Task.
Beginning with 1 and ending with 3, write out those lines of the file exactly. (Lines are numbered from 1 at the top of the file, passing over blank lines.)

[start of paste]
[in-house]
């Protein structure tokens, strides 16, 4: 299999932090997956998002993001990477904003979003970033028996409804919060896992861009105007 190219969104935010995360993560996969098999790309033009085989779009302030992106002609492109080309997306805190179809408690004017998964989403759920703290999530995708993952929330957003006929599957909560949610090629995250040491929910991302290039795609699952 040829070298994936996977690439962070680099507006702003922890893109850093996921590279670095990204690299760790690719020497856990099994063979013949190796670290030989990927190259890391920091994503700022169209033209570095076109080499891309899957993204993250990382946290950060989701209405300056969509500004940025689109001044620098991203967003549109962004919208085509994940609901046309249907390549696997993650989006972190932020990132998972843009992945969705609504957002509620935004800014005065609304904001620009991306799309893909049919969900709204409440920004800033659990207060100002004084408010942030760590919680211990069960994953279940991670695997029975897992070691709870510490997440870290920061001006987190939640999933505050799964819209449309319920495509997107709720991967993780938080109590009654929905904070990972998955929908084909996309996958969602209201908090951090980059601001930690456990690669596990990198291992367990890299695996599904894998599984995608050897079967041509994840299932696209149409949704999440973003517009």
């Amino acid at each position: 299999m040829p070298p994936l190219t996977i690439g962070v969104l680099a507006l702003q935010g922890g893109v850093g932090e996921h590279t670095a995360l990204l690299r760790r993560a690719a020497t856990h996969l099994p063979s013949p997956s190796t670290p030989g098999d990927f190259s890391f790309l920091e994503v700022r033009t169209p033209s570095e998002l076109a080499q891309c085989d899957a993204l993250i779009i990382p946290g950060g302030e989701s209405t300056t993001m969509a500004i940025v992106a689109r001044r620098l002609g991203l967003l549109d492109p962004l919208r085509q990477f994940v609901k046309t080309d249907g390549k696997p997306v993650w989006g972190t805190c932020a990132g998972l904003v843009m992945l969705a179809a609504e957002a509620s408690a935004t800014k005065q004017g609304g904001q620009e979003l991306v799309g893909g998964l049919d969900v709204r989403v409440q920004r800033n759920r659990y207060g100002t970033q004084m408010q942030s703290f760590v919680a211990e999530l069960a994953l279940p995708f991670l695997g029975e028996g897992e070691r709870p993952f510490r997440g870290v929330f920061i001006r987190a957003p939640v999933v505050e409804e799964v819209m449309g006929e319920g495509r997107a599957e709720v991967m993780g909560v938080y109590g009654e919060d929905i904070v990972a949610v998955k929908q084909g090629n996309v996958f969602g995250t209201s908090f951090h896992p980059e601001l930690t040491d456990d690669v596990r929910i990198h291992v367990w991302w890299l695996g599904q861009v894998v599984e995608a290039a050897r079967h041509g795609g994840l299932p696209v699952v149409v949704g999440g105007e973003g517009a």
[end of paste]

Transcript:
[in-house]
């Protein structure tokens, strides 16, 4: 299999932090997956998002993001990477904003979003970033028996409804919060896992861009105007 190219969104935010995360993560996969098999790309033009085989779009302030992106002609492109080309997306805190179809408690004017998964989403759920703290999530995708993952929330957003006929599957909560949610090629995250040491929910991302290039795609699952 040829070298994936996977690439962070680099507006702003922890893109850093996921590279670095990204690299760790690719020497856990099994063979013949190796670290030989990927190259890391920091994503700022169209033209570095076109080499891309899957993204993250990382946290950060989701209405300056969509500004940025689109001044620098991203967003549109962004919208085509994940609901046309249907390549696997993650989006972190932020990132998972843009992945969705609504957002509620935004800014005065609304904001620009991306799309893909049919969900709204409440920004800033659990207060100002004084408010942030760590919680211990069960994953279940991670695997029975897992070691709870510490997440870290920061001006987190939640999933505050799964819209449309319920495509997107709720991967993780938080109590009654929905904070990972998955929908084909996309996958969602209201908090951090980059601001930690456990690669596990990198291992367990890299695996599904894998599984995608050897079967041509994840299932696209149409949704999440973003517009």
């Amino acid at each position: 299999m040829p070298p994936l190219t996977i690439g962070v969104l680099a507006l702003q935010g922890g893109v850093g932090e996921h590279t670095a995360l990204l690299r760790r993560a690719a020497t856990h996969l099994p063979s013949p997956s190796t670290p030989g098999d990927f190259s890391f790309l920091e994503v700022r033009t169209p033209s570095e998002l076109a080499q891309c085989d899957a993204l993250i779009i990382p946290g950060g302030e989701s209405t300056t993001m969509a500004i940025v992106a689109r001044r620098l002609g991203l967003l549109d492109p962004l919208r085509q990477f994940v609901k046309t080309d249907g390549k696997p997306v993650w989006g972190t805190c932020a990132g998972l904003v843009m992945l969705a179809a609504e957002a509620s408690a935004t800014k005065q004017g609304g904001q620009e979003l991306v799309g893909g998964l049919d969900v709204r989403v409440q920004r800033n759920r659990y207060g100002t970033q004084m408010q942030s703290f760590v919680a211990e999530l069960a994953l279940p995708f991670l695997g029975e028996g897992e070691r709870p993952f510490r997440g870290v929330f920061i001006r987190a957003p939640v999933v505050e409804e799964v819209m449309g006929e319920g495509r997107a599957e709720v991967m993780g909560v938080y109590g009654e919060d929905i904070v990972a949610v998955k929908q084909g090629n996309v996958f969602g995250t209201s908090f951090h896992p980059e601001l930690t040491d456990d690669v596990r929910i990198h291992v367990w991302w890299l695996g599904q861009v894998v599984e995608a290039a050897r079967h041509g795609g994840l299932p696209v699952v149409v949704g999440g105007e973003g517009a």